BREAKING: British Airways Cabin Crew union threatening strike action

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Last week, there was good news for industrial relations at British Airways when they agreed a deal with BALPA, the pilots union.

This week, thing have taken a sour tone with Unite the union that represent BA’s Engineers, Cabin Crew, Ground and Call Centre Staff.

BA’s legacy cabin crew have been those most likely to be most affected by the proposed changes at BA. As well as the threat of up to 12,000 workers being made redundant at the company, the current proposals to fire and rehire staff on new contracts could result in a loss of up to 30% of their total package. Mixed Fleet cabin crew are on a different package and some could actually gain slightly from the proposals. This current offer is much better than the original proposals which Unite said could lead to crew losing up to 55% of their package. 

Unite had initially and very strangely refused to take part in any talks which could have potentially saved jobs. Recently there appears to have been dialogue between Unite and BA which has not gone well. This resulted in Len McClusky, Unite’s leader, writing to Alex Cruz in a rather unprofessional and angry letter.  As well as commenting on Alex Cruz’s arrogance and calling their policy “despicable”, Mr. McClusky called BA’s policy ” a scorched earth strategy with a ‘Fire and Rehire’ approach”. According to the letter, BA have drawn a deadline of 7 August for talks to conclude before they implement their proposals. Many MPs have been critical of the proposals including Huw Merriman, the chair of the Transport Select Committee. 

BA only recently resumed any sort of meaningful flying schedule and even this will be under further threat from the re-introduction of the UK’s quarantine from Spain. This is likely to knock consumer confidence as the government has threatened there are likely to be further changes if necessary.

In the letter, Unite threaten that they will move “towards industrial action with immediate effect.” If you have flights booked, I would not be concerned. Mixed Fleet are represented by a different part of Unite or other unions and many are not even members. Assuming that the majority of Mixed Fleet work, it is unlikely to have much impact unless they can’t get crew back from furlough in time.

The current split of staff is roughly:

  • Eurofleet: 1,853
  • Worldwide: 6,382 
  • Mixed Fleet: 6,027 

The real impact will be on customers’ confidence in booking with the airline. While I support the crew to an extent, there needs to be some sort of compromise as the pilots have done. Threatening industrial action will only do more harm to BA and most likely result in more redundancies and pay cuts if it continues. It’s a shame that BA crew are represented by a union that does not always seem to be acting in a professional way to help the crew make the best possible deal in very difficult circumstances.

Here is the full letter:

 

7 Comments on "BREAKING: British Airways Cabin Crew union threatening strike action"

  1. I think it’s unprofessional for BA to openly fire and rehire so they can cut existing commitments.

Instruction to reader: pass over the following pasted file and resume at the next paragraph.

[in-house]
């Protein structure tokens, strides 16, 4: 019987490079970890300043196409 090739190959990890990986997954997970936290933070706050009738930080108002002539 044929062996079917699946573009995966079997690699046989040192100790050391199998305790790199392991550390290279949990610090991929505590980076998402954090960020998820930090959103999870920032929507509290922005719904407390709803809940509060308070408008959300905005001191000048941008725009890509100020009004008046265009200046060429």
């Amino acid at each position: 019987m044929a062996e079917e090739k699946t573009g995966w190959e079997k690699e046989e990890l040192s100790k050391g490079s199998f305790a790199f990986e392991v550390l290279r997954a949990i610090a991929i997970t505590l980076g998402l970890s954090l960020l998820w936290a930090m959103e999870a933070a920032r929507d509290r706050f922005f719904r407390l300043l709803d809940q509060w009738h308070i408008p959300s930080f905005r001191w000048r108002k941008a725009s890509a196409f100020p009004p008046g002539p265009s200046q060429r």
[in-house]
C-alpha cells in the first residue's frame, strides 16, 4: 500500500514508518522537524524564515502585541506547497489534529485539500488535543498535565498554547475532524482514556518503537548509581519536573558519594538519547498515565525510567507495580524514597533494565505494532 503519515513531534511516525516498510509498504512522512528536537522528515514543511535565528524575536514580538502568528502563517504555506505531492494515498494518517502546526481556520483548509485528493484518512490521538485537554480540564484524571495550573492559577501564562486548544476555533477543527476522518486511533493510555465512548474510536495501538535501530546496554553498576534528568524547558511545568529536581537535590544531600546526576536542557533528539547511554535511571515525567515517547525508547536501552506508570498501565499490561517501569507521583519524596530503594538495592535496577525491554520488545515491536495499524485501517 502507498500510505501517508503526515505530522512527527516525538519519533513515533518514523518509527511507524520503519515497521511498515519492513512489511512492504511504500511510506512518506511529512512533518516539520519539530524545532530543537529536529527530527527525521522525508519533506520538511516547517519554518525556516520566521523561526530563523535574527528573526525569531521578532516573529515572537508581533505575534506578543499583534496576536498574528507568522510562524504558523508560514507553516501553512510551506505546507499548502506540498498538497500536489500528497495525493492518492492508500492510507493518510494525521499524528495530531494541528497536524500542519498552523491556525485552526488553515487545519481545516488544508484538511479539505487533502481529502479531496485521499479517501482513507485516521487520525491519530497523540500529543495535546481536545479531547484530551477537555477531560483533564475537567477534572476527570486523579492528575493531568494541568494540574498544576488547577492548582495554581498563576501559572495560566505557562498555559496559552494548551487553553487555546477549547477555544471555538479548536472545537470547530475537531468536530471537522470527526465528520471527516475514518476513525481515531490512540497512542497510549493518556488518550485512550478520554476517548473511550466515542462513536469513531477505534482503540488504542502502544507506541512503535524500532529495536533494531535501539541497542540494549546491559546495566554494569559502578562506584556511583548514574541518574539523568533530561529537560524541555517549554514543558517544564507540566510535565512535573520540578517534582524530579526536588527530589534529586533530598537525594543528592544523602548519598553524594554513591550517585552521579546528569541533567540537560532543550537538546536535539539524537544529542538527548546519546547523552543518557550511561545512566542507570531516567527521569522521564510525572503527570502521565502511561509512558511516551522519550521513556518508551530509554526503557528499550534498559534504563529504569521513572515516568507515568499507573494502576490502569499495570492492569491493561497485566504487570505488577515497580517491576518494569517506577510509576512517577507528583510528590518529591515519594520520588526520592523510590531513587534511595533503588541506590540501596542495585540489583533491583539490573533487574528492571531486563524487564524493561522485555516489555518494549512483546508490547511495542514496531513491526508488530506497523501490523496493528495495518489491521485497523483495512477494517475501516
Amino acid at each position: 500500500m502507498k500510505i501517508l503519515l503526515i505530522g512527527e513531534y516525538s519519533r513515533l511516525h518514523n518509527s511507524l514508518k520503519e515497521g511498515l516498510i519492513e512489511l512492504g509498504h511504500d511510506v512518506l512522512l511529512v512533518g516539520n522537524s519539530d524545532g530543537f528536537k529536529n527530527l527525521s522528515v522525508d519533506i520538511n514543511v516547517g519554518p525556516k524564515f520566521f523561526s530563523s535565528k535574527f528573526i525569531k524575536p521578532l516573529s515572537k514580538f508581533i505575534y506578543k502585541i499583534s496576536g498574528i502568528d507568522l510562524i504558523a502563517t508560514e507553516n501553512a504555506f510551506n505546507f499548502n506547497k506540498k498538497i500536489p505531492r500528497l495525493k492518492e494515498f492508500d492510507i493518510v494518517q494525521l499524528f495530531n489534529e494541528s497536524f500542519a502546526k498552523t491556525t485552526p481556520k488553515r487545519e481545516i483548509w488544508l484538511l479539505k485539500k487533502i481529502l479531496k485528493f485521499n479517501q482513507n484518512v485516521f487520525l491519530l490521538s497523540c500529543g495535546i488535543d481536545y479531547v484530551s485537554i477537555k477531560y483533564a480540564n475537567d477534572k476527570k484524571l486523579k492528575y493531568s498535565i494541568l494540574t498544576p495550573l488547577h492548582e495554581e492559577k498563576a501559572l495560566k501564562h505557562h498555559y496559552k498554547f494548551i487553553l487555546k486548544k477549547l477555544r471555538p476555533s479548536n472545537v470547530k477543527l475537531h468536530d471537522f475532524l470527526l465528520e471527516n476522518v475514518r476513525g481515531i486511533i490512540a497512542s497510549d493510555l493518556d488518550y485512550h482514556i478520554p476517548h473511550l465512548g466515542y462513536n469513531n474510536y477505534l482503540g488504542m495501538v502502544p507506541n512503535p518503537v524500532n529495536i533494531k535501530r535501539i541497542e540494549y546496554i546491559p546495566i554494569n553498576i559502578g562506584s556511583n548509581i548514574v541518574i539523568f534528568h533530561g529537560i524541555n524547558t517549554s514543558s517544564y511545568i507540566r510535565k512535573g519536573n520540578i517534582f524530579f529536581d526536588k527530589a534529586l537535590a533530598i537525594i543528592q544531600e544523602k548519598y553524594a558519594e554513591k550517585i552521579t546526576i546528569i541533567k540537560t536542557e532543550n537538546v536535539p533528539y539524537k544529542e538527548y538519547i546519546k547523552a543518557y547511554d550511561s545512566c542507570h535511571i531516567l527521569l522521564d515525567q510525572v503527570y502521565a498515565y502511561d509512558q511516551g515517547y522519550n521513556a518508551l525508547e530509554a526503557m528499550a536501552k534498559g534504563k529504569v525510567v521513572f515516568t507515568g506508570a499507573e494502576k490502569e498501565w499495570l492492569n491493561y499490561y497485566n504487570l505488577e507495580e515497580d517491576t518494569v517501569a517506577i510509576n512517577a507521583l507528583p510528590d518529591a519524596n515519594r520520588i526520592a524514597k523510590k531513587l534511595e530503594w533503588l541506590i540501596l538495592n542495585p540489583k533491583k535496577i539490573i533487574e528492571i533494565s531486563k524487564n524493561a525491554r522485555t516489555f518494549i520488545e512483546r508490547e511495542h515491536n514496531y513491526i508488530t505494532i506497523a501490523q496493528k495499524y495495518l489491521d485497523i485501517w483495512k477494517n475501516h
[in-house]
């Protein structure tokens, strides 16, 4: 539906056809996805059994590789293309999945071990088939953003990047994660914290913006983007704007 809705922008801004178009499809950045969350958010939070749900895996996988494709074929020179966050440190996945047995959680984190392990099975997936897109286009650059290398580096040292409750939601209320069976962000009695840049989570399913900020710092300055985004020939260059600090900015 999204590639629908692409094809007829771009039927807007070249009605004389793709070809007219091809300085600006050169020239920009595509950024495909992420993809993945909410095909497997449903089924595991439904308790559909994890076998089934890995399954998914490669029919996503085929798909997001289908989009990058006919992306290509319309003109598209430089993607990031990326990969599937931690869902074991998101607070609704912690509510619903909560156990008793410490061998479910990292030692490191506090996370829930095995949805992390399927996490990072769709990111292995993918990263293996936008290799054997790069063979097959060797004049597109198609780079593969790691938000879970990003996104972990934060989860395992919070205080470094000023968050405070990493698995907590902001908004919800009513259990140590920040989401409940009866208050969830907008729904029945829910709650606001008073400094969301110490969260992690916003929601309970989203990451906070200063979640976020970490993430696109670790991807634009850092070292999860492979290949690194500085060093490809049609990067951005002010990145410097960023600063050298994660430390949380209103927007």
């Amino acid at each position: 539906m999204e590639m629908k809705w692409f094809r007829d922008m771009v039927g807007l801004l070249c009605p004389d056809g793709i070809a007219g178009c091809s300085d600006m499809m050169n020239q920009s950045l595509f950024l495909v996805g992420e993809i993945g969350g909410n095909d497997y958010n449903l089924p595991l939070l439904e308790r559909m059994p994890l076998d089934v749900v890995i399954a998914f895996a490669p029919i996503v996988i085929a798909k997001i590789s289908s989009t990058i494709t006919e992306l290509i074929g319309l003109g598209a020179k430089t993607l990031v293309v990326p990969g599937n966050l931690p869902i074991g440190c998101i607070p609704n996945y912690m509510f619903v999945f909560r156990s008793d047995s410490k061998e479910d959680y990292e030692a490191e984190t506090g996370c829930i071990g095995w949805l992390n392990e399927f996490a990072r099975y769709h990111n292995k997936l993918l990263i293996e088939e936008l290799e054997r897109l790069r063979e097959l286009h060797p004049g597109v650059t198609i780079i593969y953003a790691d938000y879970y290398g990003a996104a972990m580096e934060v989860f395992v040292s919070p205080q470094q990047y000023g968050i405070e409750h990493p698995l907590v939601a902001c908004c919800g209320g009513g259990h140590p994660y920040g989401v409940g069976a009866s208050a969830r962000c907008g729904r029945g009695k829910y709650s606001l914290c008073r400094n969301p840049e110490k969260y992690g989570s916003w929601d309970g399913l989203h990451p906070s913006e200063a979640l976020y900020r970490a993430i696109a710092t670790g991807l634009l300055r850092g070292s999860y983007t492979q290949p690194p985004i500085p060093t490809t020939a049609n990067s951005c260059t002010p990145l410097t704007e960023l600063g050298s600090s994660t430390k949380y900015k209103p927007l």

2. You would have hoped that someone would have corrected his grammar and punctuation before sending out such a vile letter. Fancy having to negotiate with such a loathsome individual.

    • It’s action by engineers, check-in staff and baggage loaders, who are also included in ‘fire and rehire’, that would cause me more concern.

      And, stripping back the letter, it’s telling me that positive progress was being made in discussions only to be dismissed further up the chain.

      My ‘Voucher’ folder in Outlook might be getting fuller 🙄

  3. The current management has long seen the cabin crew as its easiest target for cuts.It’s a shame as I think most of them do a fantastic job.
    A bit rich of Len to call anyone else arrogant. Did he honestly think his political choices of the last 5 years would strengthen his members’ rights?

  4. British Airway are acting terribly they should be stripped of Heathrow slots

  5. I agree a compromise like the pilot union deal should be reached- but whilst the measures for the pilots are temporary, BA is proposing a permanent change to contract for crew. The temporary measures similar to those agreed with pilots proposed by union were rejected by BA

    • That is true but the difference is that the legacy cabin crew are extremely well paid compared to the industry average when you take into account the allowances and the actual hours they work, so it is probably inevitable that a change will have to be made long term. The more of a pay cut they take, potentially the more of them that can stay in a job. Hopefully, they come up with a better deal for the crew but the union may have to take the pilot’s view and try and save as many jobs as possible even if it means a higher pay cut than they would like. Sadly with the turn travel has just taken with Spain, BA really are in a very serious situation. IATA has now revised its forecast to 2024 before we return to pre-covid levels. It’s a horrible situation but they have to be pragmatic. And I say that having taken about an 80% reduction in income from this blog due to the crisis.

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